Photo: Hemant Mishra/Mint
Photo: Hemant Mishra/Mint

Govt proposes tax breaks for electronic transactions

Service charge waiver on card payment and rationalization of mobile banking charges are also on the cards

New Delhi: Tax benefits, lower transaction fees for electronic payments and a nominal charge on high-value cash transactions are among likely steps that India plans to implement to become a cashless economy.

The government on Monday released draft proposals to encourage electronic transactions, which are expected to curb generation and circulation of black money.

The draft proposes a mix of steps to increase debit and credit card usage, mobile payments and other forms of electronic transactions.

It recommends tax breaks for consumers and merchants for higher usage of electronic transactions and waiver of service charges or convenience fees on card payments at utility providers, petrol pumps and railway ticket bookings to encourage more electronic transactions. It has also suggested mandatory electronic payments for high-value transactions above a certain threshold (an indicative amount of 1 lakh) and a small cash-handling fee above a certain limit. It has also recommended that utility providers give small discounts to consumers in case the bills are being paid electronically.

The draft also suggests asking banks that issue credit and debit cards to deploy point-of-sale terminals in the proportion of the card issuances. It also proposes rationalization of charges levied by telecom companies on mobile payments. At present, telecom companies charge 1.50 per transaction for mobile banking and payments. It also proposes a time-bound grievance redressal mechanism in case of fraudulent transactions.

Currently, banks have to report the aggregate amount of all credit card payments made in a year to the income tax department as one transaction, if the amount is more than 2 lakh. To facilitate high-value transactions, the ceiling could be increased to 5 lakh or more, the draft said.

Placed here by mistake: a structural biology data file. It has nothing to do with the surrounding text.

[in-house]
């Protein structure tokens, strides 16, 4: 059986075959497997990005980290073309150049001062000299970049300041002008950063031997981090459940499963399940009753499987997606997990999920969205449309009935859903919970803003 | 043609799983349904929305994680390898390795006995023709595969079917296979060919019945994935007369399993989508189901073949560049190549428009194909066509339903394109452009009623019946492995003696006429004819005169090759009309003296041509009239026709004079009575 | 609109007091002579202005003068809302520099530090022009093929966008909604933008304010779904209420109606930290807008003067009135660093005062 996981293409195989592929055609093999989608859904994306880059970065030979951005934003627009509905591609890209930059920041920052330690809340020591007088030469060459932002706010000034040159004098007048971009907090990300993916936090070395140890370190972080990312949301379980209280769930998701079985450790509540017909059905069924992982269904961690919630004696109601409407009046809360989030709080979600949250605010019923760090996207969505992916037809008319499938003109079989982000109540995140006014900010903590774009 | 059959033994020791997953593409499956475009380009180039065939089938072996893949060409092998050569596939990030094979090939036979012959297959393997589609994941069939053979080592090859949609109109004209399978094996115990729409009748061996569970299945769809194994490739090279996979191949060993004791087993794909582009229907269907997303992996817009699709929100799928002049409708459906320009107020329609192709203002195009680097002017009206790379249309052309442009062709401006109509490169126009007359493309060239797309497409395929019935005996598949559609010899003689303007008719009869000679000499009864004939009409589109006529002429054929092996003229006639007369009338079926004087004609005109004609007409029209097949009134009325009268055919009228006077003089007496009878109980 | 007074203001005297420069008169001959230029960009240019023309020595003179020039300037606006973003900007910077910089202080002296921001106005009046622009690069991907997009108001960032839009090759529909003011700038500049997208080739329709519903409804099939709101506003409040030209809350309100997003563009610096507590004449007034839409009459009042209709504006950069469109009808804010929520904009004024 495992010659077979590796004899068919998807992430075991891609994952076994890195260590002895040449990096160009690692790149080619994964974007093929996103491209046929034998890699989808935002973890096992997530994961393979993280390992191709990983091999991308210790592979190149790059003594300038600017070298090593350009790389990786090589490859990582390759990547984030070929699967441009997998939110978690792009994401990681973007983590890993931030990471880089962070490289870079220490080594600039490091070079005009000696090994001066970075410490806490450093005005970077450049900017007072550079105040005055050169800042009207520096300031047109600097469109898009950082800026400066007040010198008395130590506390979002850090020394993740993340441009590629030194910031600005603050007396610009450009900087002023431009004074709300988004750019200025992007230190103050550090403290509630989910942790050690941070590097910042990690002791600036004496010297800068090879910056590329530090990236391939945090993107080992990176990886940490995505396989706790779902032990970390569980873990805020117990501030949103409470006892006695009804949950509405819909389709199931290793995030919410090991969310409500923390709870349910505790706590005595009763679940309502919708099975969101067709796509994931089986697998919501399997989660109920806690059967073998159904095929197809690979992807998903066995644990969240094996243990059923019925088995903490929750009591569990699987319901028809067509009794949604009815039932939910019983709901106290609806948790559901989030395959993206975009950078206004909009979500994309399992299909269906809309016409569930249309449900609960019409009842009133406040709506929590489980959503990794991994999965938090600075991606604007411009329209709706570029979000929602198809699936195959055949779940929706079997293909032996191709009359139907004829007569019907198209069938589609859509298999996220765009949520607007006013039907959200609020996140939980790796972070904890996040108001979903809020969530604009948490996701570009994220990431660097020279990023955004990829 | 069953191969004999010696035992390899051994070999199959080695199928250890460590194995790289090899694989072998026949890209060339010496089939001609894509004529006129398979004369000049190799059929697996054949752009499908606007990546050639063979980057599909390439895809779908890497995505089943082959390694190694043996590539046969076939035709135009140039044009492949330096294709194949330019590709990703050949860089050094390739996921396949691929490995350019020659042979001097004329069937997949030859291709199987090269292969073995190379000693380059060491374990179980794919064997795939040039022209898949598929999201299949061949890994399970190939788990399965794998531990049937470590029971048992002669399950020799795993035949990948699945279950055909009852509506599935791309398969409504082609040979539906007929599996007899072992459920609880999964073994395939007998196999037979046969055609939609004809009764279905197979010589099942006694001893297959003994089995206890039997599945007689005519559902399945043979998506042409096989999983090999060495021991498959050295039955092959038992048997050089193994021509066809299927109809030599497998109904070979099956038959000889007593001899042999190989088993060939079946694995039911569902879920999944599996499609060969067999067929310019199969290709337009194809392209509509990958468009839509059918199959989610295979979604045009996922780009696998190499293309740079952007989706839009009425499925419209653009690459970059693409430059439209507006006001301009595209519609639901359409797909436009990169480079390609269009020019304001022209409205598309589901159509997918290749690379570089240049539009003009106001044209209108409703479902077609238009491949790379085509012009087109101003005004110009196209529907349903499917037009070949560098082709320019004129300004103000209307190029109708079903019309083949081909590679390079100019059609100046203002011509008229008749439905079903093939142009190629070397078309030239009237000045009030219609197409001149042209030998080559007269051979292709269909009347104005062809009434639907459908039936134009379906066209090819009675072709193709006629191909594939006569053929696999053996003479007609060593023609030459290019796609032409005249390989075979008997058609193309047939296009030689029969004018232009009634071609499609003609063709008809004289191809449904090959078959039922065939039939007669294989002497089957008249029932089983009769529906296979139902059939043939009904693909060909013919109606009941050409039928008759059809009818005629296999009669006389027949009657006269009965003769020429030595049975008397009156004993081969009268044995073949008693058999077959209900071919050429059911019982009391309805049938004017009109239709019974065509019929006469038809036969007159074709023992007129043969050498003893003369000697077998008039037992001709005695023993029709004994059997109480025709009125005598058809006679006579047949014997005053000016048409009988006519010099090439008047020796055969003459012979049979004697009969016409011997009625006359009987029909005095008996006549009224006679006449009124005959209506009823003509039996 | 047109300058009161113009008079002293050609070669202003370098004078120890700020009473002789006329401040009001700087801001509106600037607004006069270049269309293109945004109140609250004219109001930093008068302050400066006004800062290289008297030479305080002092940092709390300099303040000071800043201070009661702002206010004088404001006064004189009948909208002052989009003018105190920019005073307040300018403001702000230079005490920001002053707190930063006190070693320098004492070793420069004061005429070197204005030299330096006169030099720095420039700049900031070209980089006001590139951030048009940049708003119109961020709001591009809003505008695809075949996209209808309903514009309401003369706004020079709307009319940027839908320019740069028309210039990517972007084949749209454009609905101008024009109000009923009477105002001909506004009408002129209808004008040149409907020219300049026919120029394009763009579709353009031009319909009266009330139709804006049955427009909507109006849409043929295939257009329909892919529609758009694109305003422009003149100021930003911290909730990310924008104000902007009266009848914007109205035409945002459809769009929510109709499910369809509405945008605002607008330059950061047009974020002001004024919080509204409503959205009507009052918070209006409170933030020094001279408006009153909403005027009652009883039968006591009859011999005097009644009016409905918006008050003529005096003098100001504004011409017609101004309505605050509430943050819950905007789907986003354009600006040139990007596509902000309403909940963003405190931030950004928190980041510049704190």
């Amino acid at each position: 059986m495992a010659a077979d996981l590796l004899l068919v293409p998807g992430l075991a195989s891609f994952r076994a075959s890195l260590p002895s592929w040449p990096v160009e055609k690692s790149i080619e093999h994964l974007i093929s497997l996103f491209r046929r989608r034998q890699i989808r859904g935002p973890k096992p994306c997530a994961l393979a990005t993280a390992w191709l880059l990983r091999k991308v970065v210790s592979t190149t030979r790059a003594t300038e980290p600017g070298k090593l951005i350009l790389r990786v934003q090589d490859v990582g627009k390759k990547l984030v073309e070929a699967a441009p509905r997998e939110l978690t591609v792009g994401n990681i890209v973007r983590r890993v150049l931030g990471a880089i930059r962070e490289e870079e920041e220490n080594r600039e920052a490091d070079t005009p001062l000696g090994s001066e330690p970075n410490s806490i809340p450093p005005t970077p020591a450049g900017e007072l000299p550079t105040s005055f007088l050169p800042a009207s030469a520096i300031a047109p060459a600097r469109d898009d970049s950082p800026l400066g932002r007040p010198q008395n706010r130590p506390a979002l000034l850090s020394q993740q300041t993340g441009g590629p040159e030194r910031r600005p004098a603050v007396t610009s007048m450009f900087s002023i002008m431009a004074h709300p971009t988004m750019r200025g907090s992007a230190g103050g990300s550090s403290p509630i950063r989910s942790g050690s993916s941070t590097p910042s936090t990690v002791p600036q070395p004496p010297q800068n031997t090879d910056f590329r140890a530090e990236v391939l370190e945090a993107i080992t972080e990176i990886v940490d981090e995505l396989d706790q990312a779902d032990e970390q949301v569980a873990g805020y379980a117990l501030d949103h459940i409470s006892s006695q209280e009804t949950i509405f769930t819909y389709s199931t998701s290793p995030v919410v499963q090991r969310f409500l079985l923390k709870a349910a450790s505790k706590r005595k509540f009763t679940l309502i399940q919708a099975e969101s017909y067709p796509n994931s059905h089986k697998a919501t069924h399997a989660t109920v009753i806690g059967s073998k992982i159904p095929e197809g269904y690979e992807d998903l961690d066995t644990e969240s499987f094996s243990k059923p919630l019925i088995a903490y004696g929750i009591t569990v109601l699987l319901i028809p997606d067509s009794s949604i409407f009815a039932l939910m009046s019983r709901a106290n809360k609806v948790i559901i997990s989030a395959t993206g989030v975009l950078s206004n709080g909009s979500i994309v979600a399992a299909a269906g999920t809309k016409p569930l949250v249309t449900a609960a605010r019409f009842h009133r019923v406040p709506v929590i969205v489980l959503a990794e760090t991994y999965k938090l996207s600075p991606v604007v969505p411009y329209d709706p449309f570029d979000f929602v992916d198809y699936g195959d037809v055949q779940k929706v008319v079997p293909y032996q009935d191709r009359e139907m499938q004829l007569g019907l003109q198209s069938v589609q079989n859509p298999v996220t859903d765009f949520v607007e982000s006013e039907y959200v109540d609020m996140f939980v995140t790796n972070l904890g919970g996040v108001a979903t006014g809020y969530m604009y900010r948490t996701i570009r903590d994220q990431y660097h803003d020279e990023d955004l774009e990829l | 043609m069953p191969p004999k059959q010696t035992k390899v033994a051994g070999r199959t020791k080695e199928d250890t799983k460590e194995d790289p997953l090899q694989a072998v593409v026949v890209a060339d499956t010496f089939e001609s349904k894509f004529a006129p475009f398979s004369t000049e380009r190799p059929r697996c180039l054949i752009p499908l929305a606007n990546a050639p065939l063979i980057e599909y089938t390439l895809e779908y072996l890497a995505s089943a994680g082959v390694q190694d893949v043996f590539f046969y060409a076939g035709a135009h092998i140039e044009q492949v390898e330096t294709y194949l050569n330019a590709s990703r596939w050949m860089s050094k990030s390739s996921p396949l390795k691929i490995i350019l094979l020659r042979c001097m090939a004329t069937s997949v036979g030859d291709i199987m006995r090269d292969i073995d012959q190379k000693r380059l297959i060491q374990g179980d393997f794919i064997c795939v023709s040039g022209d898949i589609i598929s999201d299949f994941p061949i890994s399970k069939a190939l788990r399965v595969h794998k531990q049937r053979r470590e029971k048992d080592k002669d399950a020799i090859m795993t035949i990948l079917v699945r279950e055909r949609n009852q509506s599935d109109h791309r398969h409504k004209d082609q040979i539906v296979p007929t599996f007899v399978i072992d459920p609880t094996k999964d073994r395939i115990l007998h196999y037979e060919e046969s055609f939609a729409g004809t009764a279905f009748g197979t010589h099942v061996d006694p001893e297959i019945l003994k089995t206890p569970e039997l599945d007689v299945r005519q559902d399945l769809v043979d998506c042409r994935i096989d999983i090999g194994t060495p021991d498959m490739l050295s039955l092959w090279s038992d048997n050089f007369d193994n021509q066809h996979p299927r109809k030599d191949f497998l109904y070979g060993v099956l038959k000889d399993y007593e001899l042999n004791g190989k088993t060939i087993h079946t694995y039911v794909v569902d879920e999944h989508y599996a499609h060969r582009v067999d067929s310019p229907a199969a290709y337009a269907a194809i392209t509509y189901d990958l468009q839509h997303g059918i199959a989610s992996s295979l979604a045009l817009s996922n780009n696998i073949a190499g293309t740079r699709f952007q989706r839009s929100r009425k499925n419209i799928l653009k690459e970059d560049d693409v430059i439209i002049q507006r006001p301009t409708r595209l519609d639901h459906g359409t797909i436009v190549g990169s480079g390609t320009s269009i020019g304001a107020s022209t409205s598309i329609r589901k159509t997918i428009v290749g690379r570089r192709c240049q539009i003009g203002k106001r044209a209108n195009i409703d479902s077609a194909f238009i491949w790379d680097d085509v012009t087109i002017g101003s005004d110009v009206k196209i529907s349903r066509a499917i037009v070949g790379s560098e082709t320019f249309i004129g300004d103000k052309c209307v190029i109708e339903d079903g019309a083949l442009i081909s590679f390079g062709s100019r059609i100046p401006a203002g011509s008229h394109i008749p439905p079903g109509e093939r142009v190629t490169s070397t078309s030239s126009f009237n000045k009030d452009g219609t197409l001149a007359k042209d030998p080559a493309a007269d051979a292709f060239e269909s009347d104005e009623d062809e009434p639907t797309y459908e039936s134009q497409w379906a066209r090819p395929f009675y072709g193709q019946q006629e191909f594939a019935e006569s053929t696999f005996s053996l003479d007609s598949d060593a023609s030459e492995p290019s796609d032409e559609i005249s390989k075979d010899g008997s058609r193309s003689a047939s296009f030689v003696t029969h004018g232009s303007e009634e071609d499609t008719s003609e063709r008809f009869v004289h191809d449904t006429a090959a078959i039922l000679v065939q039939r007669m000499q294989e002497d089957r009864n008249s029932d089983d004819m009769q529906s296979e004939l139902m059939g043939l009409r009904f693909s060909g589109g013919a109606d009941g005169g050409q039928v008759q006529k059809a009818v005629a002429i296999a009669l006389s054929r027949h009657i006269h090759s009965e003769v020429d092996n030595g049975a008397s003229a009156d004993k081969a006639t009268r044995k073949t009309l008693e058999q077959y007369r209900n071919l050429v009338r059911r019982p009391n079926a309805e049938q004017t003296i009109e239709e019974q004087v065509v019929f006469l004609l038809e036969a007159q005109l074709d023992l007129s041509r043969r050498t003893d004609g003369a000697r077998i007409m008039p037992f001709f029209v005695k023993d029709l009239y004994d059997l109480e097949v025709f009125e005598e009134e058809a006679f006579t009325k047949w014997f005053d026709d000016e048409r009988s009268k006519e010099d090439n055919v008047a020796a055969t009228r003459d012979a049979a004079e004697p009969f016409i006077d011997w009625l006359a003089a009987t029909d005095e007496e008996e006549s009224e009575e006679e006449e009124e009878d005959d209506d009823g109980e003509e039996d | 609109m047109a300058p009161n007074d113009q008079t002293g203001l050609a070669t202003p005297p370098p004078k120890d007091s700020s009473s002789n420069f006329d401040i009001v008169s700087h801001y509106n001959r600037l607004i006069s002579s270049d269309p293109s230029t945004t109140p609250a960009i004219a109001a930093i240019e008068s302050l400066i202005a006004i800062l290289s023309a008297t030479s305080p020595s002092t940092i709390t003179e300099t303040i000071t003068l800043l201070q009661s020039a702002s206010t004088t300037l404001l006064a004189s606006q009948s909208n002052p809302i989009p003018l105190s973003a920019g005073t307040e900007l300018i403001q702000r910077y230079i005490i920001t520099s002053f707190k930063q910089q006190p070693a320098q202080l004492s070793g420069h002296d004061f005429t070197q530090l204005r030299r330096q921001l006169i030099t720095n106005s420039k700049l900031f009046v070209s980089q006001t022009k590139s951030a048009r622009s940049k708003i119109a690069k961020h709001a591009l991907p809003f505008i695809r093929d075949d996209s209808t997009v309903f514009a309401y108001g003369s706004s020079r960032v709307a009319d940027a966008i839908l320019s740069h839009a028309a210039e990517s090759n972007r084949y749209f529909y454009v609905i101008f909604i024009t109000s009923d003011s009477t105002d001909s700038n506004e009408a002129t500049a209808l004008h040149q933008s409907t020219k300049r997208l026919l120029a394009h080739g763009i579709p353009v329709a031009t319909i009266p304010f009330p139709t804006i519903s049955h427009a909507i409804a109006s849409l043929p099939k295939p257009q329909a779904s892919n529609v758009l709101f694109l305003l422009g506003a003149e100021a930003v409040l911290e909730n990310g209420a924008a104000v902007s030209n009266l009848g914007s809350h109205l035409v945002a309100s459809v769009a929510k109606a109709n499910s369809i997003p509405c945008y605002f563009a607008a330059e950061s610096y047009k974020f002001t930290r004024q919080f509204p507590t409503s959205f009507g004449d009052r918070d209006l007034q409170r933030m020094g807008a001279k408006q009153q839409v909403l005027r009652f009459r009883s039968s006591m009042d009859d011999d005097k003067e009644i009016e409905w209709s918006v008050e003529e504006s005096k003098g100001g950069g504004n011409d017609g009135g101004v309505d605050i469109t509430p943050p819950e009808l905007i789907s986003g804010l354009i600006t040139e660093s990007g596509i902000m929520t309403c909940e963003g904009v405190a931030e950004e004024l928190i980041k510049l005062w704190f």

Finance minister Arun Jaitley announced in the 2015-16 budget that the government will look at ways to incentivize electronic transactions. The ministry subsequently set up a committee of officials from government, banks, Reserve Bank of India, service providers and payment gateways to look into this.

By encouraging electronic transactions, the government hopes to reduce tax avoidance and counterfeit money in the economy as all electronic transactions will be well-documented.

“The goal of the proposed policy is to provide the necessary incentives to use e-transactions to replace the use of cash— either in government transactions, or in regular commerce over a period of time through policy intervention," the government said.

The draft, put up on www.mygov.nic.in, is open for public feedback till 29 June.

To be sure, it may not be easy to implement some of the suggestions, which will require wider participation from other government departments and state departments.

For instance, the draft proposes that “tax benefits could be provided to merchants for accepting electronic payments, e.g. an appropriate tax rebate can be extended to a merchant if at least, say, 50% value of the transactions is through electronic means. Alternatively, 1-2% reduction in value-added tax could be considered on all electronic transactions by the merchants".

However, it is unlikely that all state governments will agree on this.

The draft suggests benefits in terms of income tax rebates for consumers for paying a certain proportion of their expenditure through electronic means.

“High-value cash transactions are a leakage from a tax point of view as well as for the banking system. So, the steps proposed in the draft are positive," said Ananda Bhoumik, senior director at India Ratings.

“However, these are only short-term measures and the shift will depend on the lifestyle to a certain extent. While the younger generation is very comfortable with card usage, the challenge will be to move the older generation away from cash," he said.

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